Many people considering getting divorced in Pennsylvania have minor children. In that case, the parties need to agree on issues that include child support and child custody. If they can’t come to an agreement, those terms of the divorce will be decided by a judge.
In making his or her decision, the judge will consider many factors in determining what child custody arrangement would be in the best interest of the children. Generally, unless there is a particularly strong reason to the contrary, it’s in the best interest of the children when both parents are involved in their children’s post-divorce life.
Child custody has two prongs: (1) physical custody, which is where the child physically resides; and (2) legal custody which is the parent’s right to make important decisions on behalf of the child including those involving their education, religion, medical treatments, and activities.
For the past 40 years, since the first famous NYC child abduction case hit milk cartons nationwide, parents have been particularly overprotective in micro-managing of their children–never letting them out of their sight when in public places or leaving them home alone. Formerly acceptable practices like walking to school or parks and bike riding in the neighborhood alone gave way to arranged play dates and indoor activities in families all across the country. Parents would often be reported to child protective services if officers caught young children lacking in adult supervision, especially in public.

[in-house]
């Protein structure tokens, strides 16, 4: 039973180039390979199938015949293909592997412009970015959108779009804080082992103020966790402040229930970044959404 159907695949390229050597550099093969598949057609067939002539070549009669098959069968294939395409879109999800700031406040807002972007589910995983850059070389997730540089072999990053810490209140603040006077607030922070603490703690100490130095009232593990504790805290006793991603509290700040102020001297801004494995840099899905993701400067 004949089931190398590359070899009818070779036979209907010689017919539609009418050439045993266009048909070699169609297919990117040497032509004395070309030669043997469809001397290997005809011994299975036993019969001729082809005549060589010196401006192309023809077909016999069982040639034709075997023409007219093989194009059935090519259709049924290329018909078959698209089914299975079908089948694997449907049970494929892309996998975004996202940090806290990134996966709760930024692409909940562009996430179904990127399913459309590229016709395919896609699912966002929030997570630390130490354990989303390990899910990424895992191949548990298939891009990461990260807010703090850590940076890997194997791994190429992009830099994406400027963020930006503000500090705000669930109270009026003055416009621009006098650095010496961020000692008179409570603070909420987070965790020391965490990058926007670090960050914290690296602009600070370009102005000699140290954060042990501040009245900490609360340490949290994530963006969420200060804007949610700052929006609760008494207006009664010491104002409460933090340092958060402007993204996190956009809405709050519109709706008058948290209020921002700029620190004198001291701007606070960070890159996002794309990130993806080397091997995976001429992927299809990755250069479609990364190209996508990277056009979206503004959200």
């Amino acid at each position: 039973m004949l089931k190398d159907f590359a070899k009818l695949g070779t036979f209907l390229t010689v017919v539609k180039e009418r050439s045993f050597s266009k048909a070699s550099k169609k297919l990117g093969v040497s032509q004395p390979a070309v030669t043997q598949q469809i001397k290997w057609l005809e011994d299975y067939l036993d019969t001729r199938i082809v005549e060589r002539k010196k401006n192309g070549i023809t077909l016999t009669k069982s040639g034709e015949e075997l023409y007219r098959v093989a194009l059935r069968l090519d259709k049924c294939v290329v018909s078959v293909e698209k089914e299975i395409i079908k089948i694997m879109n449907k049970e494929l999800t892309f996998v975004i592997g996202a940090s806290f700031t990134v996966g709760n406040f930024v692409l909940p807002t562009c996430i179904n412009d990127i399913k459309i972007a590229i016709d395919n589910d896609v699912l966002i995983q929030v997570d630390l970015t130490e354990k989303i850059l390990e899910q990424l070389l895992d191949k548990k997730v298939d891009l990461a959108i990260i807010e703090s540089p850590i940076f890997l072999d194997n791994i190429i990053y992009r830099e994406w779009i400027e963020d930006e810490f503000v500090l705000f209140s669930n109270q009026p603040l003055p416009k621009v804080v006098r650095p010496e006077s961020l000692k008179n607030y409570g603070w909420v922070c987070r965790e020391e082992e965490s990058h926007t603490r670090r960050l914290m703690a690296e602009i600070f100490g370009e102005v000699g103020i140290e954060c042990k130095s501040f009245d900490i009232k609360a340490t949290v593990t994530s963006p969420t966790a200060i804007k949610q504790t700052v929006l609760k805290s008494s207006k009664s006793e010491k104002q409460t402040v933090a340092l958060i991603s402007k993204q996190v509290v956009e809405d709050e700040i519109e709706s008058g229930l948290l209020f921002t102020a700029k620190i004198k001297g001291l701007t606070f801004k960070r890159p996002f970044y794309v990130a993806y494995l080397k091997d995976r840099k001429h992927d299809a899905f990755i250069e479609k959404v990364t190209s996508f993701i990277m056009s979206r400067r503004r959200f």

Recently, there has been a shift starting across the country towards a more relaxed style of parenting known as “free-range” parenting. In fact, a new law that favors free-range parenting has been enacted in Utah and is gaining attention in many other states. Free-range parenting encourages giving children the freedom to do the above-mentioned, previously-taboo activities alone.
Supporters believe it leads to more self-reliant and independent children while critics worry about the exposure to serious dangers like cars and child abductors. The Utah law applies to “well-cared-for” children only and did not specify a specific age at which kids could be let out alone, allowing parents and authorities to decide the appropriateness of the situation on a case-by-case basis.
It would not be surprising to see an uptick in the instances of divorced parents challenging custody arrangements or even parental rights based on different parenting styles in states where free-range parenting laws are enacted.
If you have any questions regarding getting divorced, child custody, or any other family law matter, the Law Office of Gary R. Swavely, Jr. can help you. Contact us today to arrange a consultation.